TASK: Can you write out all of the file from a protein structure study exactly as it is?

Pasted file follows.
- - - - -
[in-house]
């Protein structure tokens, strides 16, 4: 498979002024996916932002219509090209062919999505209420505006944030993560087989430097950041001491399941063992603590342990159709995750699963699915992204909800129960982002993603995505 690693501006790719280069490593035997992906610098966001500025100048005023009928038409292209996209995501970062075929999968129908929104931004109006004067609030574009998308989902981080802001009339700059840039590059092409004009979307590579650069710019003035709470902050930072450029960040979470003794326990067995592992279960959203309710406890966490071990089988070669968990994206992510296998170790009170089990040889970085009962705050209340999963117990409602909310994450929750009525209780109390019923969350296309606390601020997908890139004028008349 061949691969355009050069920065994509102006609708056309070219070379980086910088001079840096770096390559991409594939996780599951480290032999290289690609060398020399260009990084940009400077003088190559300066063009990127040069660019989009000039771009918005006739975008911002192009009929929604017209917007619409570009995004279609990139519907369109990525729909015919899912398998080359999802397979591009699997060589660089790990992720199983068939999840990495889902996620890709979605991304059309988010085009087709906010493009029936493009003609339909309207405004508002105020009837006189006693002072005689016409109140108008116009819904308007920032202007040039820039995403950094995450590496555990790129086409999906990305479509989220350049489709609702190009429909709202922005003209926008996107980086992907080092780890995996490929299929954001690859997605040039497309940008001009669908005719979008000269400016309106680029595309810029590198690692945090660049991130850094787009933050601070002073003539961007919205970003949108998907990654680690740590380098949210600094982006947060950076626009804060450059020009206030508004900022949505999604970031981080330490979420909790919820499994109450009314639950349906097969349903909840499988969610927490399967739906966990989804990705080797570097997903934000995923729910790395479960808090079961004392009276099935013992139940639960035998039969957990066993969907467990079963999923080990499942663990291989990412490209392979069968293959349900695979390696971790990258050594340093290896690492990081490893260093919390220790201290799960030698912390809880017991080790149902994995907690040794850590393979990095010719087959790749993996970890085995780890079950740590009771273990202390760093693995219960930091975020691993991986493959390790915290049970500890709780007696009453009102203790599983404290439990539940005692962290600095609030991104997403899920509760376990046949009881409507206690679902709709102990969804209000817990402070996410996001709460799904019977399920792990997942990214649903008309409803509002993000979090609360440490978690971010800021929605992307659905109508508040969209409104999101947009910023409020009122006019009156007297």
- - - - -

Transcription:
[in-house]
């Protein structure tokens, strides 16, 4: 498979002024996916932002219509090209062919999505209420505006944030993560087989430097950041001491399941063992603590342990159709995750699963699915992204909800129960982002993603995505 690693501006790719280069490593035997992906610098966001500025100048005023009928038409292209996209995501970062075929999968129908929104931004109006004067609030574009998308989902981080802001009339700059840039590059092409004009979307590579650069710019003035709470902050930072450029960040979470003794326990067995592992279960959203309710406890966490071990089988070669968990994206992510296998170790009170089990040889970085009962705050209340999963117990409602909310994450929750009525209780109390019923969350296309606390601020997908890139004028008349 061949691969355009050069920065994509102006609708056309070219070379980086910088001079840096770096390559991409594939996780599951480290032999290289690609060398020399260009990084940009400077003088190559300066063009990127040069660019989009000039771009918005006739975008911002192009009929929604017209917007619409570009995004279609990139519907369109990525729909015919899912398998080359999802397979591009699997060589660089790990992720199983068939999840990495889902996620890709979605991304059309988010085009087709906010493009029936493009003609339909309207405004508002105020009837006189006693002072005689016409109140108008116009819904308007920032202007040039820039995403950094995450590496555990790129086409999906990305479509989220350049489709609702190009429909709202922005003209926008996107980086992907080092780890995996490929299929954001690859997605040039497309940008001009669908005719979008000269400016309106680029595309810029590198690692945090660049991130850094787009933050601070002073003539961007919205970003949108998907990654680690740590380098949210600094982006947060950076626009804060450059020009206030508004900022949505999604970031981080330490979420909790919820499994109450009314639950349906097969349903909840499988969610927490399967739906966990989804990705080797570097997903934000995923729910790395479960808090079961004392009276099935013992139940639960035998039969957990066993969907467990079963999923080990499942663990291989990412490209392979069968293959349900695979390696971790990258050594340093290896690492990081490893260093919390220790201290799960030698912390809880017991080790149902994995907690040794850590393979990095010719087959790749993996970890085995780890079950740590009771273990202390760093693995219960930091975020691993991986493959390790915290049970500890709780007696009453009102203790599983404290439990539940005692962290600095609030991104997403899920509760376990046949009881409507206690679902709709102990969804209000817990402070996410996001709460799904019977399920792990997942990214649903008309409803509002993000979090609360440490978690971010800021929605992307659905109508508040969209409104999101947009910023409020009122006019009156007297």